Chamba, Oct 5: In a bid to revive and preserve the famed Chamba Rumal and to revive its fading style of embroidery the Himachal Pradesh government has started a training centre in this historic town on the banks of the Ravi river.
With the efforts of the government, Chamba Rumals are now available at all the emporia of the Himachal Pradesh government at Shimla, Delhi, Banglore, Chandigarh and Mumbai. The price of this artistic piece of art ranges from just Rs 250 per 'rumal' to Rs 10,000. Besides the government, a few NGO's have also come forward to save this traditional art of Chamba. The efforts of the government and the NGOs has generated interest amongst local residents and presently there are about 500 women/girls who are receiving training in embroidery at the government training centre here.
With the efforts of the state government's science and technology department, the Chamba Rumal has now been patented.
Earlier the department had got the Kullu shawl and Kangra tea patented.
Though the Chamba Rural has a very old history but it was in 1884, under the patronage of Raja Umed Singh that this piece of art got a new thrust. Thereafter the traditional needlework on the Chamba Rumal became famous in the country and even abroad.
Some of the best Chamba Rumals can still be seen at the Victoria and Albert Museums in London. One such 'Rumal' at one of the two museums is in the form of a wall hanging which depicts scenes from the Mahabharata.
The art of the intricate needlework on these Rumals was traditionally done by household women in different regions of Himachal Pradesh and Jammu. The Rumals, ranging from one square feet to ten square feet, once formed an integral part of the bride's dowry. The size and intricacy of the handiwork (needlework) reflected the bride's family's stature in society.
As wall hangings and museum pieces, Chamba Rumals depict the phase when the style of the miniature school of painting translated itself to the field of needle work.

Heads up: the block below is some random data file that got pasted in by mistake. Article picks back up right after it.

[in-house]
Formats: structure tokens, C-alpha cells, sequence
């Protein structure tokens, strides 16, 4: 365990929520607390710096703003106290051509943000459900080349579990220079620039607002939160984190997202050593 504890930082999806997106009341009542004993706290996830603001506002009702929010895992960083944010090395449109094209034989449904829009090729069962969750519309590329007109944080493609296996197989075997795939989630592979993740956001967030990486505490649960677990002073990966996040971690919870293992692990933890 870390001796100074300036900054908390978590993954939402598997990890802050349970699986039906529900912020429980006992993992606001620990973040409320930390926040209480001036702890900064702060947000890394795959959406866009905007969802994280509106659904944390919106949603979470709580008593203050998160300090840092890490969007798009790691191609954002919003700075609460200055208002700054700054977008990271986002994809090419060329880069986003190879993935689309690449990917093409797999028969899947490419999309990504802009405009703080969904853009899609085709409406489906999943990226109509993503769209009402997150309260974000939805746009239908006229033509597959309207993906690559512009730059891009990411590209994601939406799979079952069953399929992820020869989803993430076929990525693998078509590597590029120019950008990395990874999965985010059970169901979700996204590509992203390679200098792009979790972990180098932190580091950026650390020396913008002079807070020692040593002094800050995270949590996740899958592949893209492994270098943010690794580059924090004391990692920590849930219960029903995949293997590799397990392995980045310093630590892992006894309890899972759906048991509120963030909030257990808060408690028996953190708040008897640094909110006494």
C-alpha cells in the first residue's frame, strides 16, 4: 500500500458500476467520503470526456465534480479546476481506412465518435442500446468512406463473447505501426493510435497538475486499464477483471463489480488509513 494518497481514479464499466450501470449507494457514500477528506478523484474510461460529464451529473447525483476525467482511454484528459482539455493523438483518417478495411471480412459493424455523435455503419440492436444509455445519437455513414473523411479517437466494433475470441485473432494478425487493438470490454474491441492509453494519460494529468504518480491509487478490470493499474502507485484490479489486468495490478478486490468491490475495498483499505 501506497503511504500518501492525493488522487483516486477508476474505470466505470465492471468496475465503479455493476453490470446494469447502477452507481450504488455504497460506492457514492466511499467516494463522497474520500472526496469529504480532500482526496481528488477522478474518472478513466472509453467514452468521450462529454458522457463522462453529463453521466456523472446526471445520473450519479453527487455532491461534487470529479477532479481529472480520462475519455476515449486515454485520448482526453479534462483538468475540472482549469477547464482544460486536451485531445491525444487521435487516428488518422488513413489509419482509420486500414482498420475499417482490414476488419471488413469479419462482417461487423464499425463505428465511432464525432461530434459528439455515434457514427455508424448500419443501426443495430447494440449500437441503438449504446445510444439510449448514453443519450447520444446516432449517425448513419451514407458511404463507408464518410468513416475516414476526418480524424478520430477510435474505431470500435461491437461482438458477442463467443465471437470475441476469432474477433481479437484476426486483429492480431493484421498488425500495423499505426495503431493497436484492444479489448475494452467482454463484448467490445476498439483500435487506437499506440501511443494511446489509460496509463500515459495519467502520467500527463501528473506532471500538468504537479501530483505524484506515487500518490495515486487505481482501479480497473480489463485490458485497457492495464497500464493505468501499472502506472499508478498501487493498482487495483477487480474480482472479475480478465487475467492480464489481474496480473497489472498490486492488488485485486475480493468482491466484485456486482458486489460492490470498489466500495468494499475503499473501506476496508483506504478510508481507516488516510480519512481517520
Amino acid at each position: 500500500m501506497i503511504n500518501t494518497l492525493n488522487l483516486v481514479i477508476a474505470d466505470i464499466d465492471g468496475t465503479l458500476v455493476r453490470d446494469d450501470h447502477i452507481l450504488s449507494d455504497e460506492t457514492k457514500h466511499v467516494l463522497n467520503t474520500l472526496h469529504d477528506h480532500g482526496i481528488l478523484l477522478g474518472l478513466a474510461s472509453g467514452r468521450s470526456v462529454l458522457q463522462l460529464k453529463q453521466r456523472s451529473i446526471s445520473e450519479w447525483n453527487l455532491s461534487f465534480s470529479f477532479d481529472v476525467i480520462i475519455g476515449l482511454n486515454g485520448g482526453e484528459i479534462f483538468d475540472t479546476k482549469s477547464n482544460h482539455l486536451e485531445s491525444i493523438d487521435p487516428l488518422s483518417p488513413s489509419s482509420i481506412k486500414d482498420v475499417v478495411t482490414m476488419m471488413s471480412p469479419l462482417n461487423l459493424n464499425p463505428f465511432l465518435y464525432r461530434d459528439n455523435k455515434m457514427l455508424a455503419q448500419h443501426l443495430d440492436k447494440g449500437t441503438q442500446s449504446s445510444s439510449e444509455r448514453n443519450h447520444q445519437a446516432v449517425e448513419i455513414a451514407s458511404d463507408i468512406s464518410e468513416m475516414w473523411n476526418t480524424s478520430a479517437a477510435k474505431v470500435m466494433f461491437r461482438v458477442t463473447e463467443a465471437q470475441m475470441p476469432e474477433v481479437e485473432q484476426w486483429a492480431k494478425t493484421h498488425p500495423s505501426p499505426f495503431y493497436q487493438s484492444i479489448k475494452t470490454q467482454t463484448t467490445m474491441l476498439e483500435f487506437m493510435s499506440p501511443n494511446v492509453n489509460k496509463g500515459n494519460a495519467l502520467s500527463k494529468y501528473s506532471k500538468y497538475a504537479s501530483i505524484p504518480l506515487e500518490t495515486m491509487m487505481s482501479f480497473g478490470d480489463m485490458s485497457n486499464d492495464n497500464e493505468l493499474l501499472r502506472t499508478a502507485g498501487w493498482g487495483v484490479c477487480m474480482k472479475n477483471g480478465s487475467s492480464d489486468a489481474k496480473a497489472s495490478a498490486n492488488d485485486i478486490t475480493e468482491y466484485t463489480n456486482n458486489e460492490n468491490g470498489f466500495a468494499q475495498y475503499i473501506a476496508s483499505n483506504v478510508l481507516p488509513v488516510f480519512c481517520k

The craftsperson involved in 'designing' the Rumal usually drew inspiration from mythology, 'pahari' miniatures, ragas and raginis, shrimad bhagwat, royal hunts and raslila, which they brought alive on a coarse piece of cloth with shimmering untwisted threads.
The outline of the Rumal is executed in charcoal and then given to an artist who fills in all the details ranging from the inner composition to the floral or geometric border around the pictures.
Both sides of the cloth are stitched simultaneously, so that space on both sides is filled up making the design on both faces look equally effective and similar in content, That is why this technique is called Dorukha, Persian for two-faced. Moreover, not a single knot is made in the thread.
The finished piece was fixed in a specially fashioned wooden frame with both sides having glass and moving. Today there is even a dearth of skilled carpenters who can make such beautiful frames.
As objects of art, the rumals available today are either sub-standard or too expensive. The cost of genuine work ranges from Rs 250 Rs 10,000.
In the year 1974, a master craftsman award was given to Maheshi Devi known as Adhyapika Jee by the then President of India and in 1993, Mrs Lalita Vakil also received the award for the Chamba Rumal. Thereafter Chhimbi Devi and Kamla Nayar also received the state awards and recommendations of the Government of India for the rumal.